Interactive companies have for years pushed the dream of customers surfing
the Internet, viewing videos on demand, buying books, instant messaging with
friends and controlling camera angles all from the comfort of their TV
Yet the digital couch-potato's dream remains elusive in the U.S., despite
millions in research and relentless marketing hype from the likes of AOL,
AT&T; and Microsoft. The nascent industry has reached "zero penetration
except for some trials," in the words of Michael Silbergleid, editor of The
Guide to Digital Television.
But across the Atlantic, and with much less fanfare, Interactive Television
(ITV) has reached 10 percent of viewers, according to estimates by the
Jupiter Communications research firm.
In Britain alone, News Corporation's BSkyB has more than 4 million customers
using its SkyDigital set-top boxes, according to the company's Web site.
Users can choose from a buffet of shopping, entertainment and news options
with a single touch of a button on their remote control.
Why has ITV development in Europe so quickly outpaced its American cousin?
Phone charges. Most European countries have "pay-as-you-go" plans in
place, even for local calls. Instead of a flat rate, users ante up for every
minute spent on their phone. That has dampened enthusiasm for the Internet
and helps explain why 55 percent of Americans are connected to the Internet,
compared to 33 percent of Britons, 24 percent of Germans and only 14 percent
of the French, according to the most recent Nielsen NetRatings ratings.
Conversely, there is less U.S. consumer demand for ITV services because of
the high Internet use, media analyst Jack Myers says.
Digital video broadcasting. As early as 1993, a consortium of international broadcasters, regulatory agencies and manufacturers met to establish a standard for
digital transmissions. While the U.S. committee was derailed by internal squabbles, the rest of the world agreed on a reliable standard that allowed Europeans to push ahead with ITV plans.
Teletext. Europe has offered teletext, a text-based early ITV pioneer, for
years. From their remotes, users could bring up text messages like ads,
programming info or giveaways on their television screen. This helped
Europeans get used to the idea of interacting with televisions.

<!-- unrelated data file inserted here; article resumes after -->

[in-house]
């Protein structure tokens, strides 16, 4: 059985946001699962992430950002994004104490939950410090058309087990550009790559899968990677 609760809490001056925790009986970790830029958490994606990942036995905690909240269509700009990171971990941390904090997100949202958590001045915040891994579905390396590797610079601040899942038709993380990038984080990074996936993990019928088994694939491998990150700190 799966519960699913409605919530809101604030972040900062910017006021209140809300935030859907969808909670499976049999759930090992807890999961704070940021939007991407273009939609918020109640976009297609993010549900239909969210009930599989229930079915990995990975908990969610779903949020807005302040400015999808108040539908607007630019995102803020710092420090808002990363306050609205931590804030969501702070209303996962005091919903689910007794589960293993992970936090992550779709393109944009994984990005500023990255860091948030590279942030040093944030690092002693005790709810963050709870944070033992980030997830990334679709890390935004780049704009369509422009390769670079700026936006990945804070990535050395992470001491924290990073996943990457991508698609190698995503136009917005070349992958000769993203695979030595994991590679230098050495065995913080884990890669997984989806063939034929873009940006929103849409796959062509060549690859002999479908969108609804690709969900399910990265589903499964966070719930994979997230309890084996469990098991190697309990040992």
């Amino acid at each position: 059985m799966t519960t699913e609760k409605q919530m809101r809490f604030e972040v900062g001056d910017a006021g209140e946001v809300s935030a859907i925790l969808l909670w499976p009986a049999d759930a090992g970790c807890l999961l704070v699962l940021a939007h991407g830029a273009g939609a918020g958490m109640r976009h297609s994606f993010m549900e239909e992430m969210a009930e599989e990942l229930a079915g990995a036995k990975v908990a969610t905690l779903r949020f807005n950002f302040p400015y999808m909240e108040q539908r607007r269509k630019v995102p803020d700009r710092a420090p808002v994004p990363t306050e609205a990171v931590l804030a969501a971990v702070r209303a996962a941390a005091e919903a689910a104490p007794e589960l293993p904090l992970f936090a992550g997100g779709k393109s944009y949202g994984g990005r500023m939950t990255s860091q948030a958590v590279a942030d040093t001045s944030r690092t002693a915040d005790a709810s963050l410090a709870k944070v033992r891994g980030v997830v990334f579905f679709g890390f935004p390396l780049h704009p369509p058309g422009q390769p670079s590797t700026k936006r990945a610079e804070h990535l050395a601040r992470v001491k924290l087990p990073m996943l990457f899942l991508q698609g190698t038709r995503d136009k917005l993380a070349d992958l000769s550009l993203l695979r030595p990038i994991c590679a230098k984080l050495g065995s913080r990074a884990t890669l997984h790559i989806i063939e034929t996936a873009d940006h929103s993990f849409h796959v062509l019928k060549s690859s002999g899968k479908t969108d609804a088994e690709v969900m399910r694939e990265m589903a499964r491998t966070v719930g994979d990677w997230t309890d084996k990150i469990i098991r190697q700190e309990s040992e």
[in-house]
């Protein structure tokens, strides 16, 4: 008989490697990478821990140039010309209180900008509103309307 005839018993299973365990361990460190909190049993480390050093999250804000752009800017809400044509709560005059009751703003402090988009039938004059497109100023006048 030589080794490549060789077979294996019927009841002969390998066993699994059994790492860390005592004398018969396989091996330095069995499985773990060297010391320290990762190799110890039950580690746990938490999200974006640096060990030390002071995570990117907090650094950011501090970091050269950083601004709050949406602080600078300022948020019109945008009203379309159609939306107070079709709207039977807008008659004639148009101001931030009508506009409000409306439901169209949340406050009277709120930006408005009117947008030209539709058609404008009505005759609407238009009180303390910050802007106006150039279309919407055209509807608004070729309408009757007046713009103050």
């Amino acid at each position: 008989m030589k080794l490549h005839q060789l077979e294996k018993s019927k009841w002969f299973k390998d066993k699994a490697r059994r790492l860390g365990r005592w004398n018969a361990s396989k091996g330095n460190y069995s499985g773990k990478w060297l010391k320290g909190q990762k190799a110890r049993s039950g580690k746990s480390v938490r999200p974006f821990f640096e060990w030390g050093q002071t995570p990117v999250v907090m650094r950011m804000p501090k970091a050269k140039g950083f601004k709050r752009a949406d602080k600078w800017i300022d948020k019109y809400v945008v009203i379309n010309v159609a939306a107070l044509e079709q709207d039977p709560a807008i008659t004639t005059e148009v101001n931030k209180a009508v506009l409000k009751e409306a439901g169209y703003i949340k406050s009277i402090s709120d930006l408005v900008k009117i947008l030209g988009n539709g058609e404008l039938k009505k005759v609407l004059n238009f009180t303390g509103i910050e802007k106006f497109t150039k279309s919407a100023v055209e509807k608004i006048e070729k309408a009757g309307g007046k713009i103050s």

Cable monopolies. A small number of big cable operators dominate the cable
industry in the United States. Without competition, cable operators have little incentive to offer ITV. In Europe, operators offer special services like ITV to win over subscribers.
"In the U.K., cable subscribers who want ITV can choose another operator if it offers better services than their existing provider," says Todd D. Wiener, an ITV analyst for research firm TechTrends.
But while Europe may be in the lead for now, ITV services continue to roll out across America. And last month's FCC approval of the AOL-Time Warner marriage has analysts wondering if the union will give stateside interactive television services a much-needed shot in the arm.
Some 27 percent of American households will use some ITV features by 2004, according to Jupiter. With its deal approved, many analysts think AOL-Time Warner is the best positioned to grab the biggest slice of the growing pie, with its AOLTV service.
AOL's service marries its popular instant messaging, interactive content, email, and chat to television programs courtesy of Time Warner's cable system so users can simultaneously surf and watch.
For ITV to go prime-time, it needs a uniform, true "plug-and-play" technology that is intuitive and easy to use, experts say.
"It's going to take about two years for the hardware and software to mature a bit, and for producers and instructional designers to see what ITV is capable of doing," Silbergleid says.
So until consumer-friendly technology is in place, don't expect "You've got mail" to appear on your television set any time soon.
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